Eastern Mediterranean’s climate fight can decrease tensions
In a rather low-key fashion, a virtual meeting at ministerial level was this month convened by Cyprus to address climate change in the Eastern Mediterranean and discuss regional collaboration on the impacts of global warming on this part of the world in light of the COP26 summit. The monumental task of tackling global warming is a challenge for the entire world, but especially so for the Eastern Mediterranean, which together with the rest of the Middle East is being disproportionately affected by climate change. To respond appropriately to this threat, there is an incontrovertible need for close cooperation and coordination between all the regional powers, despite what might appear to be the insurmountable challenge of overcoming geopolitical rivalries that go back decades, if not centuries, and are being played out today even in the face of the cataclysmic danger posed by climate change.
In a region that includes Greece, Cyprus, Turkey, Israel, Palestine, Lebanon and Syria, in addition to the larger neighborhood of the rest of the Middle East, the big question is whether the threat of runaway global warming can bring these governments together in the face of such adversity, while deep interstate and intrastate conflicts and ingrained suspicion and hostility persist. The imperative of overcoming divisions for the greater good is self-evident, but a consensus that will require concessions on many issues looks like being hard to come by.
However, there is a chance, remote as it might seem at the moment, that the looming climate catastrophe might induce change and readiness to collaborate on environmental issues. This hope was embodied by the “Ministerial Meeting for the Climate Change in the Eastern Mediterranean and the Middle East Initiative” that was chaired by Cyprus. If the outcome of this initiative is successful, it might turn out to be a catalyst for resolving other issues of contention. After all, what is the logic in countries continuing to spend all their energy and resources, including the cost in human suffering, on whatever disagreements they hold when a storm that threatens to destroy all of us is fast approaching? In the face of climate catastrophe, the importance of territorial or ethno-religious disputes and conflicts, or any other form of power struggle, should pale into insignificance.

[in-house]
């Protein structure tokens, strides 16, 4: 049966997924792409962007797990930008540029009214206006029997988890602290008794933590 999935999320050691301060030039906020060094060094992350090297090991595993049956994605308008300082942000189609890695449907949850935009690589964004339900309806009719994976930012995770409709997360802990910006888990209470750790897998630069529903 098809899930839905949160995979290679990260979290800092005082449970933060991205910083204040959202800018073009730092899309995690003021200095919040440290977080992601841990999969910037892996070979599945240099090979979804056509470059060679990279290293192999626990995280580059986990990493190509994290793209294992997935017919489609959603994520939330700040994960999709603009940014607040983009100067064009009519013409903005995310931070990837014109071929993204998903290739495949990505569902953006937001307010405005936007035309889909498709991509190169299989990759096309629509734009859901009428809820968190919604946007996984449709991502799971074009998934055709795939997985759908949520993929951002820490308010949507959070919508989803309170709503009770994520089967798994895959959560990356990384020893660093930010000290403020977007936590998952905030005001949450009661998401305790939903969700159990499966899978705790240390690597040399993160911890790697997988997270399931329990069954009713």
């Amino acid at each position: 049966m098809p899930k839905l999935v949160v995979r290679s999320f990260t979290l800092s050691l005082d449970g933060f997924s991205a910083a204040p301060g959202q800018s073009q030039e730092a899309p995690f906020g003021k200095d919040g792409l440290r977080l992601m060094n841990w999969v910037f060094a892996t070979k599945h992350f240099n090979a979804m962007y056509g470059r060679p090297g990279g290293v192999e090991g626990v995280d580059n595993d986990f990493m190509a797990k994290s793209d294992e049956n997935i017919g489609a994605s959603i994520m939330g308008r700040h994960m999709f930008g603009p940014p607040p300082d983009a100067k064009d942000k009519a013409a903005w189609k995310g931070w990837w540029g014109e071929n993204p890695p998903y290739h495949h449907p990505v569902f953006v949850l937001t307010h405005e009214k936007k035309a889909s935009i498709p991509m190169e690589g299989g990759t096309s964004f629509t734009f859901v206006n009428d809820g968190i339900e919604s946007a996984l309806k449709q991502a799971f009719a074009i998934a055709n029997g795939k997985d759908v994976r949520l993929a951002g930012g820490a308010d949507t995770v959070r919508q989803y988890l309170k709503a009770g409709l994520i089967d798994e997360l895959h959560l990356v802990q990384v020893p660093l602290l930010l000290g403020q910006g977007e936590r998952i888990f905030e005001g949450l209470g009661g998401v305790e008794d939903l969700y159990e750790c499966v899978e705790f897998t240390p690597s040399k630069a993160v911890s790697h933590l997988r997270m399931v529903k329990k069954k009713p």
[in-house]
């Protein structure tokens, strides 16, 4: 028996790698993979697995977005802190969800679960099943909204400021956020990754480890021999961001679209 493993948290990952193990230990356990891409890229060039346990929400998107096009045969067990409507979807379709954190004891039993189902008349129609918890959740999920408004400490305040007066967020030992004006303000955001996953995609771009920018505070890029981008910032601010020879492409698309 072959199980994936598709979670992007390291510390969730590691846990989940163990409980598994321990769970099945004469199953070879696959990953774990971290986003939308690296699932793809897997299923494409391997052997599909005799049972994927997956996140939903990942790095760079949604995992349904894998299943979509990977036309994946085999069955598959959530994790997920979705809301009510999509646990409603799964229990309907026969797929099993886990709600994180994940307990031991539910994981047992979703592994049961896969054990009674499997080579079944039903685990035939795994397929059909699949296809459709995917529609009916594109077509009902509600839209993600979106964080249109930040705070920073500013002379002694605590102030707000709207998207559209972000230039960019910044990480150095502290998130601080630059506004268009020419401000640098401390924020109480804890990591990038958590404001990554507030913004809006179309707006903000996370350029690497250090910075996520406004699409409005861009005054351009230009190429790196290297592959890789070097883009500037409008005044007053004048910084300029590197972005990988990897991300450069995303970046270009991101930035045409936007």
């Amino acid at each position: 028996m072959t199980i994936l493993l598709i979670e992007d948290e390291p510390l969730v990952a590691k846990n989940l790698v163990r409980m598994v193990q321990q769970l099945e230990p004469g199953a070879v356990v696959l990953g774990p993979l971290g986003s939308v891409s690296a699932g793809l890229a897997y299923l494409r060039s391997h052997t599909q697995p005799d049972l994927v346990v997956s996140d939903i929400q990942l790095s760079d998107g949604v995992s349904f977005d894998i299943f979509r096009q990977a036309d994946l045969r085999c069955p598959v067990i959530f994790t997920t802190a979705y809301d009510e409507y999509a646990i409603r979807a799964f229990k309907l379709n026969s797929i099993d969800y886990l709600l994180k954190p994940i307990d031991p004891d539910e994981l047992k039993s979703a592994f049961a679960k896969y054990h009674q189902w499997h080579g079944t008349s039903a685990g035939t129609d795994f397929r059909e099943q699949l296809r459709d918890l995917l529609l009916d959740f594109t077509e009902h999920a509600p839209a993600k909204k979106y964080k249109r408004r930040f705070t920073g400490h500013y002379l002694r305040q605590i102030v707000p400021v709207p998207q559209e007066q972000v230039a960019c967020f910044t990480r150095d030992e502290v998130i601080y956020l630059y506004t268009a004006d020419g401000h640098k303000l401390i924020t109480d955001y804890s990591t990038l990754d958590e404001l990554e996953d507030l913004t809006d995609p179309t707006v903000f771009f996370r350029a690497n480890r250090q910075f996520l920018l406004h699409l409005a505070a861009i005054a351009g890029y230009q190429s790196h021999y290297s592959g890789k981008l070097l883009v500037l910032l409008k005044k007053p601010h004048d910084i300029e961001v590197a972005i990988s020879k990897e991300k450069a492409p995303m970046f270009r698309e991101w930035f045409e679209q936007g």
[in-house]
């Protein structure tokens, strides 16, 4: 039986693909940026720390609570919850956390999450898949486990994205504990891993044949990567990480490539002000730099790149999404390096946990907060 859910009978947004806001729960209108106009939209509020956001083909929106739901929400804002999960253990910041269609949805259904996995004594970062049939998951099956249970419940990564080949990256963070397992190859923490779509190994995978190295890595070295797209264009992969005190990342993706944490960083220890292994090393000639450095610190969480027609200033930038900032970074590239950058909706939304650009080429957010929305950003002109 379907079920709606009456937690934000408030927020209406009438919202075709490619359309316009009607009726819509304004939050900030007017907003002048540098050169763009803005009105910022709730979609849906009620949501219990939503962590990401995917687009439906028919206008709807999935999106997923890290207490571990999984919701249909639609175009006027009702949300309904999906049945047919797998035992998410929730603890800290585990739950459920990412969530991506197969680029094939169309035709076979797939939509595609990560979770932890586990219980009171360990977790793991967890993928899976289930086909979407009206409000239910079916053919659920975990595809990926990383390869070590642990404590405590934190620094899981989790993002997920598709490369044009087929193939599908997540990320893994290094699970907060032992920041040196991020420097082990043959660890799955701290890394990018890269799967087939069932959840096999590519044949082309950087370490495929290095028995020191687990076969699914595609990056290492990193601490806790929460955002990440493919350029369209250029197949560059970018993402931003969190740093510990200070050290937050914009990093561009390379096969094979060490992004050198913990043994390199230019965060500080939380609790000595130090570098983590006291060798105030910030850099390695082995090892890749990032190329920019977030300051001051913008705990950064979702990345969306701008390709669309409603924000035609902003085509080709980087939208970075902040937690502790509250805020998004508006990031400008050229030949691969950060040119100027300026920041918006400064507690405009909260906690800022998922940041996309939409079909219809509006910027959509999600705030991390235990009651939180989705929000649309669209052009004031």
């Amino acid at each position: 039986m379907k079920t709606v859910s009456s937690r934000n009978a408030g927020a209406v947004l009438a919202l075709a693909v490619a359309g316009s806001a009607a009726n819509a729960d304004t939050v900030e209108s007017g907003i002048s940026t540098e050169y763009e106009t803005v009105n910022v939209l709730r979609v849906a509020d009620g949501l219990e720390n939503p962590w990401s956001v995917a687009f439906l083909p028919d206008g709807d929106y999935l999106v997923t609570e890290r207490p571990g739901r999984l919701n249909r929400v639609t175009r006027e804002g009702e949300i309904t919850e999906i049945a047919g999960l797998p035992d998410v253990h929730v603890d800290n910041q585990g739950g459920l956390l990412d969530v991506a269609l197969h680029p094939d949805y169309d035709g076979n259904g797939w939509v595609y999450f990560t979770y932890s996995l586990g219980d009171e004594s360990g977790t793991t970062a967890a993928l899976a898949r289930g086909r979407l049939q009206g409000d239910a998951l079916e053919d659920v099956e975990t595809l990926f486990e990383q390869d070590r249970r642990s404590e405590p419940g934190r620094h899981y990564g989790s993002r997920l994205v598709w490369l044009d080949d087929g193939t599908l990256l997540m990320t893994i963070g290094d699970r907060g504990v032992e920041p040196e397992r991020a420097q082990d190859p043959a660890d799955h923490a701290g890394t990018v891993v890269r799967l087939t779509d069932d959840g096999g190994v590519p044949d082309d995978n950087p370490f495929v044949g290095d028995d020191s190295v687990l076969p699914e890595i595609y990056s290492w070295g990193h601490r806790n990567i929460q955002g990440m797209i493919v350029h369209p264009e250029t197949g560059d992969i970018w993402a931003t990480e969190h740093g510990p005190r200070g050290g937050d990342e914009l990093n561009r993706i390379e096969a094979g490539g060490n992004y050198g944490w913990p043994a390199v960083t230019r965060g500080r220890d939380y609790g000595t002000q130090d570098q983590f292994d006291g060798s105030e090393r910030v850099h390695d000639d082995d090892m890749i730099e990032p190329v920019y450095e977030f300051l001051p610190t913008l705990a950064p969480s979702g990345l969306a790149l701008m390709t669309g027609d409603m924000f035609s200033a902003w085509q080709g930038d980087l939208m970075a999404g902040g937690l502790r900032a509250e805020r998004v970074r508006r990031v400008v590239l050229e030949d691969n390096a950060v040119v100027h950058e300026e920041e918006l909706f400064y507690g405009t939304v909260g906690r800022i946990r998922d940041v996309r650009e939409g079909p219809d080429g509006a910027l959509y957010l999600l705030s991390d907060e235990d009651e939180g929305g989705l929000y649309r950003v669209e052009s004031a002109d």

It is arguable that the message of the star-studded satirical disaster movie “Don’t Look Up” is that, even when faced with an impending and existential global disaster, governments — and with them most people — would rather retreat into denial mode until it is too late. Yet, as much as this might appear to be the case now in relation to global warming, the reality is that there is a growing awareness and with it increasing concern about the consequences of neglecting this danger and its impact on the Eastern Mediterranean and the Middle East.
In the run up to COP26, we witnessed a flurry of announcements by regional powers such as Saudi Arabia, Turkey, the UAE, Greece and Israel committing their economies to become zero-carbon. This instills some hope that, despite its current reliance on fossil fuels, there is a recognition that the region, being among those most exposed to the risks originating from climate change, must act and with a sense of urgency.